The Great Latino Revolt
The Great Latino Revolt

The Great Latino Revolt, Oscar Zeta Acosta, and the Birth of the Latino Insurrection. By Burton Moore.

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This is the story narrated by an independent and courageous reporter of the rage and fury that swept the streets and courts of LA during the Chicano Moratorium on Saturday, August 29, 1970. It was the gestation of the Movimiento Chicano, the remarkable life of Oscar Zeta Acosta, a radical civil-rights lawyer who defended Chicano activists, won new rights for Latinos, and challenged the LA establishment. It also retells the story of the untimely death of Ruben Salazar.
Part Number: 978-1482773781
Availability: In Stock.
Feature: Mexican American Non-Fiction August 29 1970 Chicano Moratorium
Feature: Latino leaders Biography Ruben Salazar
Feature: Hispanic leaders Biography Oscar Zeta Acosta
Feature: Mexican American biography Oscar Zeta Acosta
Feature 5 Hispanic Non-Fiction Biography Oscar Zeta Acosta,
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The Great Latino Revolt, Oscar Zeta Acosta, and the Birth of the Latino Insurrection. By Burton Moore. Edited by Roberto Cabello-Argandoña and Yasmeen Namazie. ISBN 978-1482773781. $17.95.

This is a joint publication of Floricanto Press and Berkeley Presses. The Brown Buffalo, as he was known in the barrios of Los Angeles among street people, at the height of the riots in in the late 1960’s and 7O’s, was the epitome of the Movimiento. He was smart, rebellious, unpredictable, occasionally high on drugs, but terrifyingly honest to himself and the world. This is the story of the rage and fury that swept the streets and courts of LA during the gestation of the Movimiento Chicano and particularly on Saturday August 29th, 1970, and of the remarkable life of Oscar Zeta Acosta, a radical civil-rights lawyer who defended Chicano activists, won new rights for Latinos, and challenged the LA estab1ishment.  Ruben Salazar, the first latino L.A. Times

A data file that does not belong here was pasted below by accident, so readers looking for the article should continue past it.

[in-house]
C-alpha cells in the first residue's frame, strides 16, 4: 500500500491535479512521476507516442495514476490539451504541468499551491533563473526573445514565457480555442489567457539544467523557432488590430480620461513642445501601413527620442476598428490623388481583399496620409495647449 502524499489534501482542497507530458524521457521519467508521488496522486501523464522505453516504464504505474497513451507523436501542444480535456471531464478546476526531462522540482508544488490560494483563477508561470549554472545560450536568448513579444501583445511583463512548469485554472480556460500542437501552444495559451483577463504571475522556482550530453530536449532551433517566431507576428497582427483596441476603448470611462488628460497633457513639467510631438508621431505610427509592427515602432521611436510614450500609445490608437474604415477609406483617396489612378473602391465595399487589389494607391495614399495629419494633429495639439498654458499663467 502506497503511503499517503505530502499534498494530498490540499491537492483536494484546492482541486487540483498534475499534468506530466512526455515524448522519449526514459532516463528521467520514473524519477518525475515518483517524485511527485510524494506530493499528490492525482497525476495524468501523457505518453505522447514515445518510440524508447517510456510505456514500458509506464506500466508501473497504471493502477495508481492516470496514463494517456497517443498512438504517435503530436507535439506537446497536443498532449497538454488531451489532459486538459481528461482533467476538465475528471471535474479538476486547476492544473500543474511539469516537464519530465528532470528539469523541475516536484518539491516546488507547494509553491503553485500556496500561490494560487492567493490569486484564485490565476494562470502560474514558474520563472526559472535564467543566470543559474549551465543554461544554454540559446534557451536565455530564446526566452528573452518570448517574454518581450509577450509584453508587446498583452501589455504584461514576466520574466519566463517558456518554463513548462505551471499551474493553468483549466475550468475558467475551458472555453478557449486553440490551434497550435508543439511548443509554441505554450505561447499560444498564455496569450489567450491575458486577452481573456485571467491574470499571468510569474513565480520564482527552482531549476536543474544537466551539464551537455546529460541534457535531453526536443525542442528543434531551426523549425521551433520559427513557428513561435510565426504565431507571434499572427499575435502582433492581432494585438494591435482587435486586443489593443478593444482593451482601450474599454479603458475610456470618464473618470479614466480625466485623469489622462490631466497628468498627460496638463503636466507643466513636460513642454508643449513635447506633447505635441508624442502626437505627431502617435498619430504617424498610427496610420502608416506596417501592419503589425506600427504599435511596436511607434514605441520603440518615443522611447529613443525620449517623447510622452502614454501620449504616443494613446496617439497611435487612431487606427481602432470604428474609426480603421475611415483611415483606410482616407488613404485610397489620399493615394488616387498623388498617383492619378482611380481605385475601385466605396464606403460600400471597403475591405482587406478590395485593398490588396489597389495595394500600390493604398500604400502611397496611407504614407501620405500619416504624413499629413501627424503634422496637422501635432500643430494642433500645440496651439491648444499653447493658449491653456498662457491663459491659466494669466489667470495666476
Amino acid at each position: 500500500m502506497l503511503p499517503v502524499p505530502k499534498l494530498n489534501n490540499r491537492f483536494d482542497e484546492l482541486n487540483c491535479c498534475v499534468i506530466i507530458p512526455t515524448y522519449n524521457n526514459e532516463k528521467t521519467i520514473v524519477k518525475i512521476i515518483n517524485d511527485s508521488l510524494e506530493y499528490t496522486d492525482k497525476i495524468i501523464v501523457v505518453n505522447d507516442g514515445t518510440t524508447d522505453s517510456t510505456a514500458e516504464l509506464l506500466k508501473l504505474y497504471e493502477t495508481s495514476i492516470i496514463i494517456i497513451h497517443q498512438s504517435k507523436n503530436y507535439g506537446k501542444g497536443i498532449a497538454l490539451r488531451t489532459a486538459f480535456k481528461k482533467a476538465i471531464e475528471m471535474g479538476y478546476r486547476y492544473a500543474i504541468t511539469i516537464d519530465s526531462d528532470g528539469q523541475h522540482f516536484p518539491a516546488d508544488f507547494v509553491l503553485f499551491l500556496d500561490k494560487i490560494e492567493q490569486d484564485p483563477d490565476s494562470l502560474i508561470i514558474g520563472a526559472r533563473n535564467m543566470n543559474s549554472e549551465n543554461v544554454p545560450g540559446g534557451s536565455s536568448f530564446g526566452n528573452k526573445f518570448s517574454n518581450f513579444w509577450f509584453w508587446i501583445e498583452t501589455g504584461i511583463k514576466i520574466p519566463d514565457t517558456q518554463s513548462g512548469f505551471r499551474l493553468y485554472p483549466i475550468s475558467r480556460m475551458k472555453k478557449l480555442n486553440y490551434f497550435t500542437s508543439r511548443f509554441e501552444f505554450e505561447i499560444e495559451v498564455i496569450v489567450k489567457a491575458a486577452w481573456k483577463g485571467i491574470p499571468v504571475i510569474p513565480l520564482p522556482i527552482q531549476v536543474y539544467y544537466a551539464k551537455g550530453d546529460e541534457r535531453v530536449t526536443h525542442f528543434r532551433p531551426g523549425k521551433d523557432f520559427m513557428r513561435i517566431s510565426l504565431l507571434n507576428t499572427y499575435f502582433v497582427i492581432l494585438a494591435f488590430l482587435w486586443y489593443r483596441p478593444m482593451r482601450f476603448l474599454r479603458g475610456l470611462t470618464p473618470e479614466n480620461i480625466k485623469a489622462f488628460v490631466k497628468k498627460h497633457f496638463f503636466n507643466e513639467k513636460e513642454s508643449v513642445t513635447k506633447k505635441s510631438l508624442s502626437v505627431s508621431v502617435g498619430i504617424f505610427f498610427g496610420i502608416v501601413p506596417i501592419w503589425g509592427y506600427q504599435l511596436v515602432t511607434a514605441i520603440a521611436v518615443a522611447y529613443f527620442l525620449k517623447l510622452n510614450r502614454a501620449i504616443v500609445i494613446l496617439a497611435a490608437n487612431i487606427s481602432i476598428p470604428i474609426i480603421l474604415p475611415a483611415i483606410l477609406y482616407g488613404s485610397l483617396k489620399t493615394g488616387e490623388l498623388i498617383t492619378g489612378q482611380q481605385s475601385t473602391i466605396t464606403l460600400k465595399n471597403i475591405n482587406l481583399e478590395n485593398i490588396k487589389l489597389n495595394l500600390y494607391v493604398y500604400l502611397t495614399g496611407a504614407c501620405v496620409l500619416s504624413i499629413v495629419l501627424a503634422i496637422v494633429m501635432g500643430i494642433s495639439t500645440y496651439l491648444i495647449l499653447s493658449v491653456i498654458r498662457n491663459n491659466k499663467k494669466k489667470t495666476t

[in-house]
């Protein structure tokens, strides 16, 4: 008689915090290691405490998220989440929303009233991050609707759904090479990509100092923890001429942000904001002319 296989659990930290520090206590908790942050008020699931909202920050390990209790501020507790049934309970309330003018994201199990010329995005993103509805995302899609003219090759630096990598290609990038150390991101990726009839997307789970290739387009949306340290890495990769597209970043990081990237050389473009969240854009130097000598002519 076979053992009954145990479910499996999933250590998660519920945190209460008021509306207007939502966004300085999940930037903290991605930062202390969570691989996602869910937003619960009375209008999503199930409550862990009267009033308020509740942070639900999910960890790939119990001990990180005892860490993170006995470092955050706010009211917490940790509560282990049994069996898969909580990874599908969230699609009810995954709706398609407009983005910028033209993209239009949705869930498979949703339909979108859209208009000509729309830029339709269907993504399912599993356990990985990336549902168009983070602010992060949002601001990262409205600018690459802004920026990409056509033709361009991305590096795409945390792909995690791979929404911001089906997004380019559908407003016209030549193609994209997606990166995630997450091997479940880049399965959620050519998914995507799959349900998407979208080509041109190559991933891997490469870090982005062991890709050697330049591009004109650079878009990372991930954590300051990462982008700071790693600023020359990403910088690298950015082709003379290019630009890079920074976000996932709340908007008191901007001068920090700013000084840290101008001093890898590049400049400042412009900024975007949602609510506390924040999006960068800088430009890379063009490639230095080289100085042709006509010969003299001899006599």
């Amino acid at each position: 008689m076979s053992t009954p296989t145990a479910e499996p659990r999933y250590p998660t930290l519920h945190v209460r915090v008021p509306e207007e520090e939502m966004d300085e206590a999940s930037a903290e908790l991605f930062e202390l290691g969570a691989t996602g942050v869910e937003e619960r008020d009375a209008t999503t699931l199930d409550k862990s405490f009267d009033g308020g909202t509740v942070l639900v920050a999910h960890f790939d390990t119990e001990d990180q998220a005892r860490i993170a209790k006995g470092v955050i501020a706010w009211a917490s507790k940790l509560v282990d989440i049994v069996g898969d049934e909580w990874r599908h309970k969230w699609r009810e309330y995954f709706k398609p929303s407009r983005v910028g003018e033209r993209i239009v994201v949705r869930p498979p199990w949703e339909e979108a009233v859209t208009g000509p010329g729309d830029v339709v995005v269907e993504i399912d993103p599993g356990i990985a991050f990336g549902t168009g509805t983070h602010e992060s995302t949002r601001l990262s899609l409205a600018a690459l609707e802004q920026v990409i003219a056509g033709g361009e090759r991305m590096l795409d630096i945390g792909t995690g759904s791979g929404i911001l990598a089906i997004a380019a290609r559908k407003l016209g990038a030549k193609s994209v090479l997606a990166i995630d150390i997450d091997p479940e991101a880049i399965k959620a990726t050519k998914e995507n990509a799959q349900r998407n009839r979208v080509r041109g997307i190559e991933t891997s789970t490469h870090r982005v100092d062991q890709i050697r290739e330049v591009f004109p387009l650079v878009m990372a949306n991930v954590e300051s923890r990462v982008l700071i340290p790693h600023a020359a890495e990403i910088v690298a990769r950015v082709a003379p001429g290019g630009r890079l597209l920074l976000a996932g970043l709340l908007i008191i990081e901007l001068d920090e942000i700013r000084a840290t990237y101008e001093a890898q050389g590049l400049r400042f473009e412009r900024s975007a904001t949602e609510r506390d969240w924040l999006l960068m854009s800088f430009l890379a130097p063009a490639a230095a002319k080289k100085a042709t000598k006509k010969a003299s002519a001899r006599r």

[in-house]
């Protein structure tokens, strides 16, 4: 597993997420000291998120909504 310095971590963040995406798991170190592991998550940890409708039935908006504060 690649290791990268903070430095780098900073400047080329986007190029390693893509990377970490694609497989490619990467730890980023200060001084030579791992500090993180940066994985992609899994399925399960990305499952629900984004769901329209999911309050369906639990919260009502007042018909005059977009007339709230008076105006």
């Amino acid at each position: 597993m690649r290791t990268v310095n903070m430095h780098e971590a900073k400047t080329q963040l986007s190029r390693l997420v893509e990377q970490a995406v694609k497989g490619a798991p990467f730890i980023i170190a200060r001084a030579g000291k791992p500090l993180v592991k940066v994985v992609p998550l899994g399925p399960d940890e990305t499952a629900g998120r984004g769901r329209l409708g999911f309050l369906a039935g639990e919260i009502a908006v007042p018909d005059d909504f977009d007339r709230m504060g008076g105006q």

journalist, was accidentally killed in the Silver Dollar Bar by the Sheriff of Los Angeles.  A coroner's inquest ruled the shooting of the tear gas canister a homicide, but Tom Wilson, the sheriff's deputy who fired the shot that killed Salazar, was never prosecuted. At the time, many believed the homicide was a premeditated assassination of a prominent, vocal member of the Los Angeles Chicano community.

The riot started when the owners of the Green Mill liquor store, located around the corner from the Silver Dollar Bar on Whittier Boulevard, called in a complaint about people stealing from them. Deputies responded and a fight broke out. Later on that day, cadets from the nearby Sheriff's Academy were bussed to the area and marched into the park. A fight ensued, with the untrained cadets being beaten up. This led to more rioting. The Green Mill liquor store is still located at the same place on Whittier Boulevard. The owners later denied contacting the Sheriff's Department.

Half a century ago on Saturday, August 29, 1970, about 20,000 anti-war Chicano protestors marched through the streets of East Los Angeles barrio to demand an end to the Vietnam War for the Chicano Moratorium Committee had organized the protest to protest that Latino men were dying in the war far out of proportion to their numbers in the population. The issues were that Mexican Americans and other Latinos were dying in Indochina in higher proportions, but also Latinos were more likely than non-Hispanic whites to experience poverty, poor housing conditions, substandard education, and police brutality

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